The crowd that gathered outside the California Supreme Court in May of 2008 let out a cheer that you could hear clear across the city when they got the news: the court had just overturned the state’s marriage ban. Same-sex couples could finally marry.
What followed was a summer of sheer bliss, with 18,000 couples typing the knot. But looming on the horizon was Proposition 8. The idea that anyone could take marriage equality away was simply too painful for many people to confront.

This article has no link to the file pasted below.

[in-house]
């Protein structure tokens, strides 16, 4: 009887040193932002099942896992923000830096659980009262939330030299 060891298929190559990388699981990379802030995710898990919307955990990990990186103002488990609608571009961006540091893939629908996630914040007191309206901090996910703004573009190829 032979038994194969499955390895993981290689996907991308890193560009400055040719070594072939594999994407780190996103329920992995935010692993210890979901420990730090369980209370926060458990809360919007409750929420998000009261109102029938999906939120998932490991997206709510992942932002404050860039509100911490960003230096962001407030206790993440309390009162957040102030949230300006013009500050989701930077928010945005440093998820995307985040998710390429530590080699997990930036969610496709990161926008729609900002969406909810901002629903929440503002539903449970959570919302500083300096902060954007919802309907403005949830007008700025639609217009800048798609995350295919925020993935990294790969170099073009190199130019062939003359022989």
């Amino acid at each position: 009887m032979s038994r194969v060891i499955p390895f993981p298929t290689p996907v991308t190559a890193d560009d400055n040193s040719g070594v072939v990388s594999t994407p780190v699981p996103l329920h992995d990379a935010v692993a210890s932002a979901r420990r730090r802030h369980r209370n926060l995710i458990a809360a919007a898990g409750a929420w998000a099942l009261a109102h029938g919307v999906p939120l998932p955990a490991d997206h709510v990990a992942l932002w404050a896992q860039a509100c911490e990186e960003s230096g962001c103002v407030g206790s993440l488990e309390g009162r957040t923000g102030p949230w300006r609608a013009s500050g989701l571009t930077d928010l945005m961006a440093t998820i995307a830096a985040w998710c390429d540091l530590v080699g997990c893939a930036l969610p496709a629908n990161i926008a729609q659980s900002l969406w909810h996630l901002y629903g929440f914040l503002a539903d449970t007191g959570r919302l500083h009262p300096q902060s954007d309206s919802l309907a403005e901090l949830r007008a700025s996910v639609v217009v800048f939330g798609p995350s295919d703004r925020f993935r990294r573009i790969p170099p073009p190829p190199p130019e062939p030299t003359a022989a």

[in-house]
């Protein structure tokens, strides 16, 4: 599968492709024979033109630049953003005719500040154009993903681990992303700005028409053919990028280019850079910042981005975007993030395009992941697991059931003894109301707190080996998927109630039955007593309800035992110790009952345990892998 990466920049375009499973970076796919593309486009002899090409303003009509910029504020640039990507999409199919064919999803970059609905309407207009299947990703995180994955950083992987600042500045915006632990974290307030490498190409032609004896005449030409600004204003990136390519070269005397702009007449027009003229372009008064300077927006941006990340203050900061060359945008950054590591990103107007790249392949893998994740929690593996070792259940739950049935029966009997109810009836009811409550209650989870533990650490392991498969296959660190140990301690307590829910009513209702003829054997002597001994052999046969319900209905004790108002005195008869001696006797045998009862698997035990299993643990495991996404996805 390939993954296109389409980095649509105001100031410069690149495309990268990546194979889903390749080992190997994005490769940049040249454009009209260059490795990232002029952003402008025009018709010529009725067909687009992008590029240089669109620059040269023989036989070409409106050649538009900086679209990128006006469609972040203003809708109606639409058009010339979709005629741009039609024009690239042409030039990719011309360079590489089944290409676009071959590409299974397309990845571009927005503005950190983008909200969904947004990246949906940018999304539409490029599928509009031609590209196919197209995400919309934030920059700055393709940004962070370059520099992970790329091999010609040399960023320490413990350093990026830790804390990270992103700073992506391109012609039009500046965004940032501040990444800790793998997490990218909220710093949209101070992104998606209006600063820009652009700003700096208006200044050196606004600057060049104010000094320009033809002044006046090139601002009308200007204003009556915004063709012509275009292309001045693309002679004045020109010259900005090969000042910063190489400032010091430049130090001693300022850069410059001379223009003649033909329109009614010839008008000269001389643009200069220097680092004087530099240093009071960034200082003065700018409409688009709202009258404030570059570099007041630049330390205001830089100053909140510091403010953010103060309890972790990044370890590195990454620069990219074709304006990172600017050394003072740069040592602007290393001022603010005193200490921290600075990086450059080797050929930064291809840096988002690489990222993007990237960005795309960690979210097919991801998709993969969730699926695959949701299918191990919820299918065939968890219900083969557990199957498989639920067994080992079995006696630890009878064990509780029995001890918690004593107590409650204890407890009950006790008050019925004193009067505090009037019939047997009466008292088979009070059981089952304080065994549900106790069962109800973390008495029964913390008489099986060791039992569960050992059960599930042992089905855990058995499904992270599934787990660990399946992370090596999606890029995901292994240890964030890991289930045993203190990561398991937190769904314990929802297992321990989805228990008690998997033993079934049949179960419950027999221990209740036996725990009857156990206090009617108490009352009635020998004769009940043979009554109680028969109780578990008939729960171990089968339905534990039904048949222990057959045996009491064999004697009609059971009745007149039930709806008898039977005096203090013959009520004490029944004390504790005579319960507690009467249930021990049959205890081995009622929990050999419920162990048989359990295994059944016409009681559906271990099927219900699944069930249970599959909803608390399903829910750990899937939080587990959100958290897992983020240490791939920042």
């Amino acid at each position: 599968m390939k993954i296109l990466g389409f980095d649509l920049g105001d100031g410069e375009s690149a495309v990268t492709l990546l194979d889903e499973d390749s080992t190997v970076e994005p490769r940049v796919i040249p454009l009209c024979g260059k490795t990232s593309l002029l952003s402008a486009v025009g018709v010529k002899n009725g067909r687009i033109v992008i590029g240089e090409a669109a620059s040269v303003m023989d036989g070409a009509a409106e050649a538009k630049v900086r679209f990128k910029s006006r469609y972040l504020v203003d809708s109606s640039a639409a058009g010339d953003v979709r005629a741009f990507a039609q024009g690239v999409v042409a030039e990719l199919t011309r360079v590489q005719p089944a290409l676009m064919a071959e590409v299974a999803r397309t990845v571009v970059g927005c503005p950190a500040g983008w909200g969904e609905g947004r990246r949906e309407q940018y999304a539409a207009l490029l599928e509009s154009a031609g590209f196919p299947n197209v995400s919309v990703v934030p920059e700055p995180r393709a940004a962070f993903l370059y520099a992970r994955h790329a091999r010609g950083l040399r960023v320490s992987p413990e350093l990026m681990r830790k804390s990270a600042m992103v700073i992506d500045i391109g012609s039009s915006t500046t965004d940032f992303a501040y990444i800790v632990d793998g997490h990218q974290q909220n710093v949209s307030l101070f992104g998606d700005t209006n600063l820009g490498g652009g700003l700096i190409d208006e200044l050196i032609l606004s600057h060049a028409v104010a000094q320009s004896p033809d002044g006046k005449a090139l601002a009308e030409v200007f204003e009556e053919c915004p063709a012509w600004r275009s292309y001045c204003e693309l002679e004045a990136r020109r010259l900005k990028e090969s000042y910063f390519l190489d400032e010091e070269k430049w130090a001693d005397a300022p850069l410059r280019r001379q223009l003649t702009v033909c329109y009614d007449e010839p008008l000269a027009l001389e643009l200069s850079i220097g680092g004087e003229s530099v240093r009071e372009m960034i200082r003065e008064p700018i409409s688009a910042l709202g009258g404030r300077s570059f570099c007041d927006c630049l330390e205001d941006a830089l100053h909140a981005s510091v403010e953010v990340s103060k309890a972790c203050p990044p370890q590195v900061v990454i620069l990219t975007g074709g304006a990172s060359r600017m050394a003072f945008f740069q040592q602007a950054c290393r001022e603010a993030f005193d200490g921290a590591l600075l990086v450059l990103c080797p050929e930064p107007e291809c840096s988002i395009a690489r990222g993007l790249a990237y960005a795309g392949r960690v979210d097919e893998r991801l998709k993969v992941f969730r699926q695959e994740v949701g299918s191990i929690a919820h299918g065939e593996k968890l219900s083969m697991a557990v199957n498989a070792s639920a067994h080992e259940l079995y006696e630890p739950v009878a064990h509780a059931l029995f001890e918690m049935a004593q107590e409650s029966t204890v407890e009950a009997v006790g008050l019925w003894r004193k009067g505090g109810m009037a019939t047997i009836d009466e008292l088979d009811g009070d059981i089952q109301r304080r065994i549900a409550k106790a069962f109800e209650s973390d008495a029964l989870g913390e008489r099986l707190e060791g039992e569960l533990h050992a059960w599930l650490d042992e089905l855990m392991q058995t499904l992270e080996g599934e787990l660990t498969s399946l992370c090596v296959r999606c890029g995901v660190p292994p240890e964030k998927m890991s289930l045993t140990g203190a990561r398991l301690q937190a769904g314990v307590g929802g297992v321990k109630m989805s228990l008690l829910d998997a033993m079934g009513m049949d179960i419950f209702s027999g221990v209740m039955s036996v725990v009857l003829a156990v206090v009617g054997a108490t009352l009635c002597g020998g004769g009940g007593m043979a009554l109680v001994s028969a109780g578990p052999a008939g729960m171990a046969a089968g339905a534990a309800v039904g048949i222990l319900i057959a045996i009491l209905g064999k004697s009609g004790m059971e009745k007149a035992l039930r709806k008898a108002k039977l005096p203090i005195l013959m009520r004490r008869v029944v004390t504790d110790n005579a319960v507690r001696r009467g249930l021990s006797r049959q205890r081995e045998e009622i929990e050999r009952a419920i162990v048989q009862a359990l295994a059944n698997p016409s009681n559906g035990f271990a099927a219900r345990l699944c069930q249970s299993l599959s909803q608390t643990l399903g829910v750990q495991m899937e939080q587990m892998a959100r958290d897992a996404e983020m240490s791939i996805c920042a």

But leaders like Kate Kendell were doing everything they could to sound the alarm. Faulty polling, lackluster fundraising, and a backwards campaign strategy were just a few of the red flags. Longtime grassroots organizers like Molly McKay were aghast to see a campaign that wanted nothing to do with them or their years of experience.
While the campaign sputtered and organizers struggled, the clock was counting down to what was looking increasingly like the end of marriage.
Parisian Kevin MacLeod (incompetech.com)
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